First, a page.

She sounded . . . nonplussed. As if he never asked such things of her, of any of his dependents. And perhaps he had not done so, not in a long while. Had ruling made him hard and insensitive? Jane had insisted this was true, the last time he called her for some small service. Her exact words had been, “Do it yourself, your Royal Fangyness. This is my day off. And maybe it’s time to stop being such a royal ass.” She had hung up on him. And while he had raged, he had also enjoyed the exchange, her indifference, her rebellion, her refusal to bow before him.

To Del, Leo said, “I have been remiss in asking. I want you to be happy in my service, Del. I want you to find joy here, in New Orleans, fulfillment and satisfaction. What can I do to make certain that happens?”

Security closed in around him, urging their small crowd to move down the street. A limo pulled around the corner. Behind him, the kitchen servants began to tear down the candy stand. He and Del walked toward the approaching limo, their legs illuminated in the headlights.

“I don’t know what to say,” Del admitted as the limo slid to a stop beside them. The door opened and Derek Lee, head of security, stepped out, scanning the darkness for threats. Del slid in, her blond, upswept hair and pale skin catching the light. But her eyes were brighter than he had seen in some time.

Yes. Jane was right. He had been more than remiss. “Well, think about it. You are not a menial, but skilled and capable. Your legal degree and aptitude make you too valuable to waste on tedious and humble tasks. You have proven both ability and loyalty.” He smiled again as Derek took his place across from them and closed the limo door. The armored vehicle pulled into traffic. “I am prepared to entrust my personal legal affairs to you. Perhaps I shall also ask you to oversee the financial affairs of the city and the clans. Such jobs as these”—he indicated the darkness and the stand that fell behind them—“could be better administered by a secretary or personal assistant.”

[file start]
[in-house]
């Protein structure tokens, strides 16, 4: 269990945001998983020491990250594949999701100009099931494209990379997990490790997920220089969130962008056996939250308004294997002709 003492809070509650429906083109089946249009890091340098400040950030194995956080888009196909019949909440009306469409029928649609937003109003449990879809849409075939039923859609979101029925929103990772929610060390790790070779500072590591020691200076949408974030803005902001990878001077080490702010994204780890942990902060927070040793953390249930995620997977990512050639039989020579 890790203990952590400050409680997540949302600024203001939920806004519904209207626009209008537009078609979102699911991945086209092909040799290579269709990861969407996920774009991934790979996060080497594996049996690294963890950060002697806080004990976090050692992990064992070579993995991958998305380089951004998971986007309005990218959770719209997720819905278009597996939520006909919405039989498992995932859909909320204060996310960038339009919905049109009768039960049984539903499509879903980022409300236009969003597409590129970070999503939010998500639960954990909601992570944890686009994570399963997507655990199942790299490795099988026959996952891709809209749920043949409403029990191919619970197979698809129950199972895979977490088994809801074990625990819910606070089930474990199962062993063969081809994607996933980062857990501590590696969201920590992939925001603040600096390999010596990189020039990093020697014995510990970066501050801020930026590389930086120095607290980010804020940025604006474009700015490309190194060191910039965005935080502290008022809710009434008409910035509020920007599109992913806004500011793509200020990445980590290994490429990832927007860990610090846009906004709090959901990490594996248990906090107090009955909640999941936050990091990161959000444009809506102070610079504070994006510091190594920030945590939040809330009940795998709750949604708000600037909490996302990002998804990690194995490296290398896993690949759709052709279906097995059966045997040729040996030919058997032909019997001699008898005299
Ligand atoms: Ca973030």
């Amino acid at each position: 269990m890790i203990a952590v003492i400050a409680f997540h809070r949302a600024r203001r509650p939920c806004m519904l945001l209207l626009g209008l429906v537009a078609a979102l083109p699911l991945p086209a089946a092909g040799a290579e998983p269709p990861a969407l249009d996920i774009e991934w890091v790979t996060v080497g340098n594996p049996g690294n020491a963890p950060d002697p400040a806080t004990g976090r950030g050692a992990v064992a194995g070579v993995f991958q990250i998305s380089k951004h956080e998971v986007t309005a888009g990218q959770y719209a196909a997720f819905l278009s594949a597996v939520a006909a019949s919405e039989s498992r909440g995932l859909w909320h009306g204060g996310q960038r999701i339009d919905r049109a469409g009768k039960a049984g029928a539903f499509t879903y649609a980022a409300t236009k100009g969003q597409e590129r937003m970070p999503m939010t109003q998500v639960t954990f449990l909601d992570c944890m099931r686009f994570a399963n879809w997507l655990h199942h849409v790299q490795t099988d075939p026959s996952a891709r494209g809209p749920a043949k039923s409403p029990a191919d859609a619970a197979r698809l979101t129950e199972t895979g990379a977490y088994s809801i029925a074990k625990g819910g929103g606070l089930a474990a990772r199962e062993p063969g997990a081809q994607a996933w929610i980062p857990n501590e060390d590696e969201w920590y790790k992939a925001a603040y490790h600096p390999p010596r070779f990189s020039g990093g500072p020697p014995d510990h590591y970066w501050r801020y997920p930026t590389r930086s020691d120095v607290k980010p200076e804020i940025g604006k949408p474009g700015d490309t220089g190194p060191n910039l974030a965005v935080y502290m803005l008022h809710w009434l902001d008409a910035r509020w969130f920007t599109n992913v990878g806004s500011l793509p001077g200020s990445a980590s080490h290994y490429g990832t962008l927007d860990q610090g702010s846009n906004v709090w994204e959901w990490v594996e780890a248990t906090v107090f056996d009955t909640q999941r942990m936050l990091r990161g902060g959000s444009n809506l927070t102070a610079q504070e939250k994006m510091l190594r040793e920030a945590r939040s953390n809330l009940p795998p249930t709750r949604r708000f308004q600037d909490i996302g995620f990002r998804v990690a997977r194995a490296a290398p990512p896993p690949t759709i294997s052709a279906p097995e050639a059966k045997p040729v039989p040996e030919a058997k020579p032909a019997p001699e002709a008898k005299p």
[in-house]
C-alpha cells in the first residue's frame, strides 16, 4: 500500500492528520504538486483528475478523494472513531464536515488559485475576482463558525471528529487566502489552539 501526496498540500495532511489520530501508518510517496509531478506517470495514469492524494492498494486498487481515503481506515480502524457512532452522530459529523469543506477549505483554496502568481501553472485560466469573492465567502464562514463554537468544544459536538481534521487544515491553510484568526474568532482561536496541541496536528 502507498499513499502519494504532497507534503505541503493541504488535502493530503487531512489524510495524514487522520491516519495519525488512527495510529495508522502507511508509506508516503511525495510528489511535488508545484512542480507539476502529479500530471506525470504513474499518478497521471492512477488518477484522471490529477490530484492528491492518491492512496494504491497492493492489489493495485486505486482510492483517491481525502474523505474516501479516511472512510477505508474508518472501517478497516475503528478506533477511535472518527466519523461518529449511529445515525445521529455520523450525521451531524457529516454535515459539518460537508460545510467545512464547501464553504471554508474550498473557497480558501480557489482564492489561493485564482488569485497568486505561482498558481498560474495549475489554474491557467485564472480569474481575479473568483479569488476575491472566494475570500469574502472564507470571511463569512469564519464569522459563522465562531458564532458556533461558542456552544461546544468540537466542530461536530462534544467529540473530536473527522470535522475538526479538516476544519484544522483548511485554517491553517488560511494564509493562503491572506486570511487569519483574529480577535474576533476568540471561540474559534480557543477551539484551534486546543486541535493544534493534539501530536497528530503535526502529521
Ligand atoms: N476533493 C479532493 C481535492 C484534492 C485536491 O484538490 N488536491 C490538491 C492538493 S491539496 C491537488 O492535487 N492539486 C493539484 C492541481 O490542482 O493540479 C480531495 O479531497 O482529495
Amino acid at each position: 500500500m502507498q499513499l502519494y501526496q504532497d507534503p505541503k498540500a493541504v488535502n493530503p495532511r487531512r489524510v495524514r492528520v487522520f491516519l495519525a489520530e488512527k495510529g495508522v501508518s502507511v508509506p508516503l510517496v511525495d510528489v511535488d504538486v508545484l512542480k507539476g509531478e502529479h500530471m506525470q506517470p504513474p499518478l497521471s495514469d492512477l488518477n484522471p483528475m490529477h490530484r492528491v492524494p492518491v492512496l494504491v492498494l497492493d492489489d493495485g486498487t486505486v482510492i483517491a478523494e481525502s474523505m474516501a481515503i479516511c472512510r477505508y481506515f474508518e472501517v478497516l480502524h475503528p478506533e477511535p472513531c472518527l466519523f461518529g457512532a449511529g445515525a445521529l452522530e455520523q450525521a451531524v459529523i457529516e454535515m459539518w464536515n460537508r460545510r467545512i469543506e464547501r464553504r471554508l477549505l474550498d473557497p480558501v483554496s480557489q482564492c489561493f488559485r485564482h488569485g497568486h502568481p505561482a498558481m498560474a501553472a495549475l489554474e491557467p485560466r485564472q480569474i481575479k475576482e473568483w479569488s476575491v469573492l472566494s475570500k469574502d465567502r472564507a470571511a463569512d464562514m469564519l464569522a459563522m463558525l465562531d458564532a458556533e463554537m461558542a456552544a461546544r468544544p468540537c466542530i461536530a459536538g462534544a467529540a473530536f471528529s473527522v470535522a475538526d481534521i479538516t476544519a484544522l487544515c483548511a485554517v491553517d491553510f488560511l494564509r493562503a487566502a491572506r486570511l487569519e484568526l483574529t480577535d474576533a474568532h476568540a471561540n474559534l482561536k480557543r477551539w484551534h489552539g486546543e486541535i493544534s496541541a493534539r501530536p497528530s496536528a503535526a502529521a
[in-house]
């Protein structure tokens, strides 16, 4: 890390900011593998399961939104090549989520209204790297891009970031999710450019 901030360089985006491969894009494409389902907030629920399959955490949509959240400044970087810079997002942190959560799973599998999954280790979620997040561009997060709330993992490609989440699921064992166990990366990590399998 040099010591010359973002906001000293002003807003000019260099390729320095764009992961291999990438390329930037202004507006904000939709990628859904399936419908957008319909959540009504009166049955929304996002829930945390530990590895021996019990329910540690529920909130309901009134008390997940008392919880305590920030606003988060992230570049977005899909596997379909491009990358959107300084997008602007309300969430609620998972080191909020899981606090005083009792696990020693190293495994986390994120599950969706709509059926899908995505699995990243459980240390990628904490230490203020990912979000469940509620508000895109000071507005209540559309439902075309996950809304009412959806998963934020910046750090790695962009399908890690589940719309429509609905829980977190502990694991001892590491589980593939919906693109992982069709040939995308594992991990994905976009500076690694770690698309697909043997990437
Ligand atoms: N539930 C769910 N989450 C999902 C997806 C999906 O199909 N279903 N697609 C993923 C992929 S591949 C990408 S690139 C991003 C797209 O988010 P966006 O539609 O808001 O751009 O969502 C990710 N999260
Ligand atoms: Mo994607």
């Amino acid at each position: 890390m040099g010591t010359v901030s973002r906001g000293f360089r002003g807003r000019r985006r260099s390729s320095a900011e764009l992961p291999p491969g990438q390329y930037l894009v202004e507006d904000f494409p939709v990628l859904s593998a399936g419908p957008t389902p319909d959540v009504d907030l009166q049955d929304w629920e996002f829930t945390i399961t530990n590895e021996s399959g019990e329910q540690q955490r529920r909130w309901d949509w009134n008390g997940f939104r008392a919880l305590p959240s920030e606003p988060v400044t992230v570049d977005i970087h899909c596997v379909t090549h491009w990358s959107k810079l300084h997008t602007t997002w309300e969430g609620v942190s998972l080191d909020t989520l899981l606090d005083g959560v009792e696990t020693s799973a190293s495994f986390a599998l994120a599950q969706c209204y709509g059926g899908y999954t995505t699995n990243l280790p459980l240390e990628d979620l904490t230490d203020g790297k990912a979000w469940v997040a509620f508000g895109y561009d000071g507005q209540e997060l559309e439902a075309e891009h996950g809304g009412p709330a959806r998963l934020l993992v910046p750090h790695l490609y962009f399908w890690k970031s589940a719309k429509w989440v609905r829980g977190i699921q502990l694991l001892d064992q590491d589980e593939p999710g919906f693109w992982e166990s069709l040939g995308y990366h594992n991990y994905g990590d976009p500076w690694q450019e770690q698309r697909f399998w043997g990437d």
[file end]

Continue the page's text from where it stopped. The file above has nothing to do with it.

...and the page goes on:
Del’s eyes lit up. “I know just the woman. She’s bright and sharp and detail-­oriented.”

“I trust your decision.” He waved languid fingers in the air. “See to it. And for her first task, have her schedule a meeting with you and my law firm.”

“Yes, sir.” Her voice sounded breathy. Excited. “Thank you, sir.”

“Think nothing of it. Happy All Hallows Eve.”

Make It Snappy

“Make It Snappy” was first published in Urban Enemies, an anthology from Gallery Books (2017), edited by Joseph Nassise. The story is from Leo’s point of view and is set in the modern-­day world of Jane Yellowrock, but a few years before Jane and Leo Pellissier meet.

Leo eased the girl’s blond head off his shoulder. She was asleep, dreaming blissfully about their encounter, his mesmerism and the power of his blood ensuring her happiness. He ran a hand over her hip. Her body was rounded and plump, the perfect vision of beauty until modern times. Now when he visited those sworn to his service, he was often offered scrawny, bony creatures with no curves, no soft and pleasing warmth. She murmured in her sleep, pleasure in her voice and on her face.

Many of his kind preferred the scent of fear, the unwilling, the blood-­bound. He preferred his meals willing, even if only by bargain. This one came to him at dusk, when he woke, offering herself in return for a simple favor. He tried to remember her name as he dressed. Cynthia? Sharon? Simone? She had been an easy read, offering all of her past but for one small corner of her thoughts that was closed off and darkened, perhaps some trauma, some childhood fear. He’d left it there, in the depths of her mind, silent and untouched.

He strapped a small blade to each wrist, positioning the hilts in their spring-­loaded scabbards. Shrugged into his crisp dove-gray shirt and black suit. Tied the contrasting charcoal tie. No denim or T-shirts for him. He had worked too hard for too many centuries to dress down in casual clothing, using comfort as an excuse for a crass lack of style. His uncle had taught him the social advantages of education, intelligence, and elegance, and while he was delighted the old Master of the City was dead, he wouldn’t toss out the lessons learned at the knee of a dominant, successful Mithran, particularly his sire.